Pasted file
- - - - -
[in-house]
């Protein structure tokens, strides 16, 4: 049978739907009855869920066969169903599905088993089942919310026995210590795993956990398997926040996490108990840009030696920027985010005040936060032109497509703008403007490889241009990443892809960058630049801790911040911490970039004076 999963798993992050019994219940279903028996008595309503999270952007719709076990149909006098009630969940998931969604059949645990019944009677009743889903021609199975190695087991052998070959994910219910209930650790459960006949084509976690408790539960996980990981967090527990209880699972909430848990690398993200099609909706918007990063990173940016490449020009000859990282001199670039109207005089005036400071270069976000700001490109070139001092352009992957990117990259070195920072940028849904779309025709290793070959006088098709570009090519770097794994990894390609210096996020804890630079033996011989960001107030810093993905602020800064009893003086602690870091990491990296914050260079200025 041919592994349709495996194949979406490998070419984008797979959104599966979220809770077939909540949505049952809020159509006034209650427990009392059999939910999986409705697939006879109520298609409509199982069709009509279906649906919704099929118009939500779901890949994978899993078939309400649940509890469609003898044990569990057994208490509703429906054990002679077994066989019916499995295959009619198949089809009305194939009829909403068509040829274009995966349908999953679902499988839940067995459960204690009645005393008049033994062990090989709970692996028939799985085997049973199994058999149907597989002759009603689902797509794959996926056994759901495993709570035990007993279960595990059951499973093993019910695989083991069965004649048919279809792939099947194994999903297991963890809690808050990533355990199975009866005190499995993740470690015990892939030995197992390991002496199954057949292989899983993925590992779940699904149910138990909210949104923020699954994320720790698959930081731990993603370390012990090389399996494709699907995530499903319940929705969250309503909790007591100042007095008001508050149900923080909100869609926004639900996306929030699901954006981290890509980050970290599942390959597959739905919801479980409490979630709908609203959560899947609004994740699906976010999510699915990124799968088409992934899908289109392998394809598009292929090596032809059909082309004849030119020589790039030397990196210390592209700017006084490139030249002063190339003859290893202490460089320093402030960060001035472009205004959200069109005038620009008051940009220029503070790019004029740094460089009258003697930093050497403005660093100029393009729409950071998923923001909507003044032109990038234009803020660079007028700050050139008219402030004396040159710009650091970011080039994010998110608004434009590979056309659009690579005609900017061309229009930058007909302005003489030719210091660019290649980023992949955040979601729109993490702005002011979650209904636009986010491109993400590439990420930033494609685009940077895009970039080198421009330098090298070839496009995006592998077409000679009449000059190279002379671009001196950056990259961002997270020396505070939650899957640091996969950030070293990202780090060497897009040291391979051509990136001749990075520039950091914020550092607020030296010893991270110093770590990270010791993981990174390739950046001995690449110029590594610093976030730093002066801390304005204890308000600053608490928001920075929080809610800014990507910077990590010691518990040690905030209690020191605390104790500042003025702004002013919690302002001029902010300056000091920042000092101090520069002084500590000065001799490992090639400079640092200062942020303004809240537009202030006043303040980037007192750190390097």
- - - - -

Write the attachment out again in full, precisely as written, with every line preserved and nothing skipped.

[in-house]
């Protein structure tokens, strides 16, 4: 049978739907009855869920066969169903599905088993089942919310026995210590795993956990398997926040996490108990840009030696920027985010005040936060032109497509703008403007490889241009990443892809960058630049801790911040911490970039004076 999963798993992050019994219940279903028996008595309503999270952007719709076990149909006098009630969940998931969604059949645990019944009677009743889903021609199975190695087991052998070959994910219910209930650790459960006949084509976690408790539960996980990981967090527990209880699972909430848990690398993200099609909706918007990063990173940016490449020009000859990282001199670039109207005089005036400071270069976000700001490109070139001092352009992957990117990259070195920072940028849904779309025709290793070959006088098709570009090519770097794994990894390609210096996020804890630079033996011989960001107030810093993905602020800064009893003086602690870091990491990296914050260079200025 041919592994349709495996194949979406490998070419984008797979959104599966979220809770077939909540949505049952809020159509006034209650427990009392059999939910999986409705697939006879109520298609409509199982069709009509279906649906919704099929118009939500779901890949994978899993078939309400649940509890469609003898044990569990057994208490509703429906054990002679077994066989019916499995295959009619198949089809009305194939009829909403068509040829274009995966349908999953679902499988839940067995459960204690009645005393008049033994062990090989709970692996028939799985085997049973199994058999149907597989002759009603689902797509794959996926056994759901495993709570035990007993279960595990059951499973093993019910695989083991069965004649048919279809792939099947194994999903297991963890809690808050990533355990199975009866005190499995993740470690015990892939030995197992390991002496199954057949292989899983993925590992779940699904149910138990909210949104923020699954994320720790698959930081731990993603370390012990090389399996494709699907995530499903319940929705969250309503909790007591100042007095008001508050149900923080909100869609926004639900996306929030699901954006981290890509980050970290599942390959597959739905919801479980409490979630709908609203959560899947609004994740699906976010999510699915990124799968088409992934899908289109392998394809598009292929090596032809059909082309004849030119020589790039030397990196210390592209700017006084490139030249002063190339003859290893202490460089320093402030960060001035472009205004959200069109005038620009008051940009220029503070790019004029740094460089009258003697930093050497403005660093100029393009729409950071998923923001909507003044032109990038234009803020660079007028700050050139008219402030004396040159710009650091970011080039994010998110608004434009590979056309659009690579005609900017061309229009930058007909302005003489030719210091660019290649980023992949955040979601729109993490702005002011979650209904636009986010491109993400590439990420930033494609685009940077895009970039080198421009330098090298070839496009995006592998077409000679009449000059190279002379671009001196950056990259961002997270020396505070939650899957640091996969950030070293990202780090060497897009040291391979051509990136001749990075520039950091914020550092607020030296010893991270110093770590990270010791993981990174390739950046001995690449110029590594610093976030730093002066801390304005204890308000600053608490928001920075929080809610800014990507910077990590010691518990040690905030209690020191605390104790500042003025702004002013919690302002001029902010300056000091920042000092101090520069002084500590000065001799490992090639400079640092200062942020303004809240537009202030006043303040980037007192750190390097």